The Art of Natural Dressage

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PostPosted: Sat Sep 05, 2009 7:27 am 
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Yesterday I was lucky to attend a clinic by Gerd Heuschmann and as I was asked to write a report, I will try to summarize the main points.

Some of you will know Mr. Heuschmann from his efforts to fight against Rollkur or from his studies of equine functional anatomy and biomechanics. He also is the author of the book "Tug of War" and if you want to read some more, there are several links to his work in the Training the neck-back band topic or you can visit his website: http://www.gerdheuschmann.de.

In the morning he gave a detailed theoretical lesson and in the afternoon some of the participants who had brought their horses got riding lessons.


Theory

The theoretical lesson was about functional anatomy and biomechanics. To put this into perspective, Dr. Heuschmann repeated several times that this was only the least important part in the interaction with the horse. The psyche was everything and only when you treat your horse like a friend and not a slave, you can ride him in a healthy way and get a happy horse. I´ll focus on the biomechanics part though, because I think that we already have a lot of info about being a friend to our horses in this forum and that if someone wants to visit a clinic on psychology and horse-human relationship, he would maybe choose another trainer for that. ;)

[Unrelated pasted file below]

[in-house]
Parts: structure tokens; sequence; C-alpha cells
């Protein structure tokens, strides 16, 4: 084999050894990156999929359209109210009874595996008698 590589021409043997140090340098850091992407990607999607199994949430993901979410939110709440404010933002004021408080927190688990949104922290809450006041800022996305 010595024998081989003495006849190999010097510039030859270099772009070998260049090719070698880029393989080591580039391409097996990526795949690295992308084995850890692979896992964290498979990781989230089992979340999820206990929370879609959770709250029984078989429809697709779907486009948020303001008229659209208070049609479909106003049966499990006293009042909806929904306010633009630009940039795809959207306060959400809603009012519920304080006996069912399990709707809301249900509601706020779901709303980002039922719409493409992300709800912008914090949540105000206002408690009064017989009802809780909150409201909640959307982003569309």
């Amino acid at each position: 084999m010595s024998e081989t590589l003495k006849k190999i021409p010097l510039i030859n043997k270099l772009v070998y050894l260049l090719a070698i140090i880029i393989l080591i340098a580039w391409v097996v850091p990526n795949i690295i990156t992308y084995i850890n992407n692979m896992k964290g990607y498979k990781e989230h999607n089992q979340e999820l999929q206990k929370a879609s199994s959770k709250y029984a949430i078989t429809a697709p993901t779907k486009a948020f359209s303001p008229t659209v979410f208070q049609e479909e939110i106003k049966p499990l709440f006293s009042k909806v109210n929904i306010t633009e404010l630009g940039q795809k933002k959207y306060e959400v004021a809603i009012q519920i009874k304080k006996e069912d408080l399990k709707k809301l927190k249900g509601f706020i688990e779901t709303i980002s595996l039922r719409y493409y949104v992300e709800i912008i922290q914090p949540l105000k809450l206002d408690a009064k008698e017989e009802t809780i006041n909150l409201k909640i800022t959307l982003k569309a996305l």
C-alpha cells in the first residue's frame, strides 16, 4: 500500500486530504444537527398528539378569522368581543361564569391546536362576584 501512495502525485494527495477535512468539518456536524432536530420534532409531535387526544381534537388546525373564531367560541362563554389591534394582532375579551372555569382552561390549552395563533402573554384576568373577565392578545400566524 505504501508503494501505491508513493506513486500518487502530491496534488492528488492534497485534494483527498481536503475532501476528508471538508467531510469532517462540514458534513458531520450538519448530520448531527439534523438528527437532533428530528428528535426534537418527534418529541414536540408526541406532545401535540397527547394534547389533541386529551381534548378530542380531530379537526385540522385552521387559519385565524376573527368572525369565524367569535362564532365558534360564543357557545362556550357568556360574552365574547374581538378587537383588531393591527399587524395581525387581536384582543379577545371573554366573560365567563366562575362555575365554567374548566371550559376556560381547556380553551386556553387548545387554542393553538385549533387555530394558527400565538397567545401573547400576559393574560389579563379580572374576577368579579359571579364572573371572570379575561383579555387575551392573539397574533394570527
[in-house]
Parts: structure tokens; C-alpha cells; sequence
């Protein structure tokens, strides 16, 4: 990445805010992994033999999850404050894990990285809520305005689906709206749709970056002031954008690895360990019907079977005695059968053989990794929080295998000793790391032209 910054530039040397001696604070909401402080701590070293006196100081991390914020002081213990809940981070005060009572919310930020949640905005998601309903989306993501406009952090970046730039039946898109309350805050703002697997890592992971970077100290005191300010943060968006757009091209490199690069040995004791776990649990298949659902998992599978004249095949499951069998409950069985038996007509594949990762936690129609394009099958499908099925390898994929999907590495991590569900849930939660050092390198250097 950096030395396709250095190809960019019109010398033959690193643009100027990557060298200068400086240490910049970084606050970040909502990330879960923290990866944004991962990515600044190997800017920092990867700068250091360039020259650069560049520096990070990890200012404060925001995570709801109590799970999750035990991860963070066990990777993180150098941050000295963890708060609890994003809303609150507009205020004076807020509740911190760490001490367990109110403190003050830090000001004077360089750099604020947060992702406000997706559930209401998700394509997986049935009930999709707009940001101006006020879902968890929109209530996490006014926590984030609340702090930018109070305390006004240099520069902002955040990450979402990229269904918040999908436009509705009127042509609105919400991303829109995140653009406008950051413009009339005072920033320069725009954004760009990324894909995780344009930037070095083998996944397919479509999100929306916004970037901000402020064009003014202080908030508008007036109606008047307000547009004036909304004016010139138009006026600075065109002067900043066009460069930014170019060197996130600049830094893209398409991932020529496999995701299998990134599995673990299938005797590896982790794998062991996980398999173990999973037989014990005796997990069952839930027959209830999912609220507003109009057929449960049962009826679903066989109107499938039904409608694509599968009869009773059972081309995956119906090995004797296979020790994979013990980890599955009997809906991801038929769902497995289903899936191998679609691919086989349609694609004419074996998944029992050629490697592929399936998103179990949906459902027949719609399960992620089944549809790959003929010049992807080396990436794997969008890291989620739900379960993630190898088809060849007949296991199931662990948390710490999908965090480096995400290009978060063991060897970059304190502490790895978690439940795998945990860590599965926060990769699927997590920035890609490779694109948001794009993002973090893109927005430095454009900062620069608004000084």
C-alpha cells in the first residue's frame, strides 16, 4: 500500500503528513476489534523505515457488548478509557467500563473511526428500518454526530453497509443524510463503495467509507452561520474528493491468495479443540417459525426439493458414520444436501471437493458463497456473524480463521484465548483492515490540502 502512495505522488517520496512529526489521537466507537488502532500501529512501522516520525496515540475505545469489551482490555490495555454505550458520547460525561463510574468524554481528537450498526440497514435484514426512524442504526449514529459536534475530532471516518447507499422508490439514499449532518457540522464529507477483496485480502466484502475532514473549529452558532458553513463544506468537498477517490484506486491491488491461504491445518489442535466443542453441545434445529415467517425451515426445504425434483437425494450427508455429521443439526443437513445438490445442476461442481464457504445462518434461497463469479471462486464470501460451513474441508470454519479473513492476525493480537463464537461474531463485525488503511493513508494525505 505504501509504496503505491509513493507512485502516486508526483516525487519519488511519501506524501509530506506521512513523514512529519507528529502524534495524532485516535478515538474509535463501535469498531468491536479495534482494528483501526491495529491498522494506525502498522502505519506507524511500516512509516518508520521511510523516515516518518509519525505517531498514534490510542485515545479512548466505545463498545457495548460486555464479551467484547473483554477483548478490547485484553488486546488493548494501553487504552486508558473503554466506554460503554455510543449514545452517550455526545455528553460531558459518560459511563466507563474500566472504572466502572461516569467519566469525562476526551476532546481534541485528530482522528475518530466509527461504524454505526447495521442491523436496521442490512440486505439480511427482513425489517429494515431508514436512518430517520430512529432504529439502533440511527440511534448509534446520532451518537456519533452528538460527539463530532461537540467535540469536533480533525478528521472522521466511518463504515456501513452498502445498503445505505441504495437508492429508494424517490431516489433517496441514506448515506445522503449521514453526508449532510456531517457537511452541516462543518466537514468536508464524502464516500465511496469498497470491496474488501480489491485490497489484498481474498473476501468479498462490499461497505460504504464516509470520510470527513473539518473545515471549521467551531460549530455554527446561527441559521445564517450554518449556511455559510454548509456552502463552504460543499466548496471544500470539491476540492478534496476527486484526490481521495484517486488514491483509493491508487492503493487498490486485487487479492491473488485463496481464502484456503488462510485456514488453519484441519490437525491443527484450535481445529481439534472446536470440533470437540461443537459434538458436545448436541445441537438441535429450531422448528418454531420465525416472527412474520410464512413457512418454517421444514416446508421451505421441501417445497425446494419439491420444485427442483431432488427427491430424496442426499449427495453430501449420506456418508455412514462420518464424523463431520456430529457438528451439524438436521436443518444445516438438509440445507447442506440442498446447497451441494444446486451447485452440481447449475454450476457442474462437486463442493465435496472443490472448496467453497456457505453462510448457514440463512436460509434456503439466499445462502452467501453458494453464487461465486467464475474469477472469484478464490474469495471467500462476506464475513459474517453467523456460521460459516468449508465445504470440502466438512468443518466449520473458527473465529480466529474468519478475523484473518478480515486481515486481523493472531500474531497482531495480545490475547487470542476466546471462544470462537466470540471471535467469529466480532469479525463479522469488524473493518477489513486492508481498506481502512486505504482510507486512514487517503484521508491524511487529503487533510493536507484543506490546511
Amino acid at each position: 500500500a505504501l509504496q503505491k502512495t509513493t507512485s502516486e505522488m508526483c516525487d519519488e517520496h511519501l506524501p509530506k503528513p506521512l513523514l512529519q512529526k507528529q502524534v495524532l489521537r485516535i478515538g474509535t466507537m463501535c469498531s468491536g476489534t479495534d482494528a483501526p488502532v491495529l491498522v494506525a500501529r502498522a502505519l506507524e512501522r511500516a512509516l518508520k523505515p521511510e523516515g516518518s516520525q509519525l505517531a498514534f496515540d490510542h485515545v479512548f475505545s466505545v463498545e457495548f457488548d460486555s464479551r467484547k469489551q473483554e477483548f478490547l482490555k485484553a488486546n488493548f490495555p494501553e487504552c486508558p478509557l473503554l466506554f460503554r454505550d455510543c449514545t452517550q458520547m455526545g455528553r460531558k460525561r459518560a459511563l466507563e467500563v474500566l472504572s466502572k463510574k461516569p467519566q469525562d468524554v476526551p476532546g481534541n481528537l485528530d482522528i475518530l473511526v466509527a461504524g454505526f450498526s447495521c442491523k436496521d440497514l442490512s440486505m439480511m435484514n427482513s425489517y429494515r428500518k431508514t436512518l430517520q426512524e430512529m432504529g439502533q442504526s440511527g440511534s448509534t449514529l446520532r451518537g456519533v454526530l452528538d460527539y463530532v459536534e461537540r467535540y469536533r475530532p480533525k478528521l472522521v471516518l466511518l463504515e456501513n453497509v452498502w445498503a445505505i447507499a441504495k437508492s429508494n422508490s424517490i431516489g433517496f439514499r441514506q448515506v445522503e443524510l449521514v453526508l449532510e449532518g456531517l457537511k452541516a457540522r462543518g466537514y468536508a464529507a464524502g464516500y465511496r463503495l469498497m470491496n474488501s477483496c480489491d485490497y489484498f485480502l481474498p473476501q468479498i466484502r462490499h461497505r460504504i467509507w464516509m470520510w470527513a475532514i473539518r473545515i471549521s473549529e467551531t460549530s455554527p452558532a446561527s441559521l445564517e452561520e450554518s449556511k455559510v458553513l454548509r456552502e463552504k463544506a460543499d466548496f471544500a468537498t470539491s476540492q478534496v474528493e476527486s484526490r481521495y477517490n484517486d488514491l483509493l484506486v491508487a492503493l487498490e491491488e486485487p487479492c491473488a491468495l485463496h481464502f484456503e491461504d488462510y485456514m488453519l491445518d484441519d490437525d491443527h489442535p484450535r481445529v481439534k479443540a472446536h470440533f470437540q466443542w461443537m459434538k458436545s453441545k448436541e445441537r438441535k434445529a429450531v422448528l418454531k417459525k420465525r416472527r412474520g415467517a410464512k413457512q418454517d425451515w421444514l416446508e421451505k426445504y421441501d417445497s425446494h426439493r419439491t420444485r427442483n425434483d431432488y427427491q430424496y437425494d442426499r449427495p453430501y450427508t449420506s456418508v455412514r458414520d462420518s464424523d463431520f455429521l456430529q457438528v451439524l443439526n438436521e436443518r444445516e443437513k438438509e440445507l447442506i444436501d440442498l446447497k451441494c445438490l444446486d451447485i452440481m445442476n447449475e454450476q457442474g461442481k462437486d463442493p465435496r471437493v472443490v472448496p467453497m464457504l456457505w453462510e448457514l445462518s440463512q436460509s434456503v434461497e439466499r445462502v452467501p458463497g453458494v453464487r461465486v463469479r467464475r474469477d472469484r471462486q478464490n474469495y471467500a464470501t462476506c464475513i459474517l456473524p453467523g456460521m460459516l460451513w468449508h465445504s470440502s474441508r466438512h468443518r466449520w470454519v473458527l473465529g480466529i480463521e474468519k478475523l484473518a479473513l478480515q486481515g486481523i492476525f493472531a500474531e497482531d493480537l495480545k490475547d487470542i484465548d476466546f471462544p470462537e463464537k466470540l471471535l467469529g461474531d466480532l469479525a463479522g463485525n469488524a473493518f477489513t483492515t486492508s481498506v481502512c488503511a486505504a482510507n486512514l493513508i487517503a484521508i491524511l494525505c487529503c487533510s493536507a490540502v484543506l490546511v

Dr. Heuschmann focused on the neck-back band and three main muscle groups: the back muscles, the neck muscles and the belly muscles. He explained their way of working and the effects of human manipulations to them (like when a rider is sitting on the horse´s back or using the reins). The horse has two ways of carrying a rider who sits on his back: by using his neck (with the neck muscles and the neck-back band) or – and this is what happens if you pull the reins, make the neck shorter (relax the neck band) and make it impossible for the neck to carry the rider´s weight – with the back muscles. And that only works by contracting them and becoming stiff in the back. But this was just one tiny little aspect taken out of the wealth of information he was giving. I would really recommend reading his book if you are interested in learning more about biomechanics. I already knew some of the things he was talking about (thanks to Miriam and someone I met when I visited a German dressage forum in 2007), so the basics were not new to me. But this clinic added much more detail to my knowledge about biomechanics and it sure did fill some holes in my understanding, like when he explained the work of the back fascia connecting the back muscles to the muscles of the hindlegs.

About one half of his talk was about functional anatomy and biomechanics itself and during the rest of the time he commented on the common practice in the horse world, focusing on what is going on at high level dressage competitions. I will not comment on this here. I know that there are things out there that do not fit with my believes of how I want to treat horses, but for me personally there is much more use in learning what I want to do instead of focusing on what I am against and condemning all those riders for what they do to their horses.

What I really liked a lot in his theoretical lesson was that he emphasized that good riding was not dependent on a certain style. He comes from a German dressage background, but he often cited de la Guérinière or other people from different backgrounds and said that those different styles were not better or worse, but just very different, with different backgrounds and purposes. This is something you see very seldom here in Germany, most riders are convinced that either FEI dressage or Academic riding is the one and only truth and that the other one is the most evil thing you can do. ;)


Riding lessons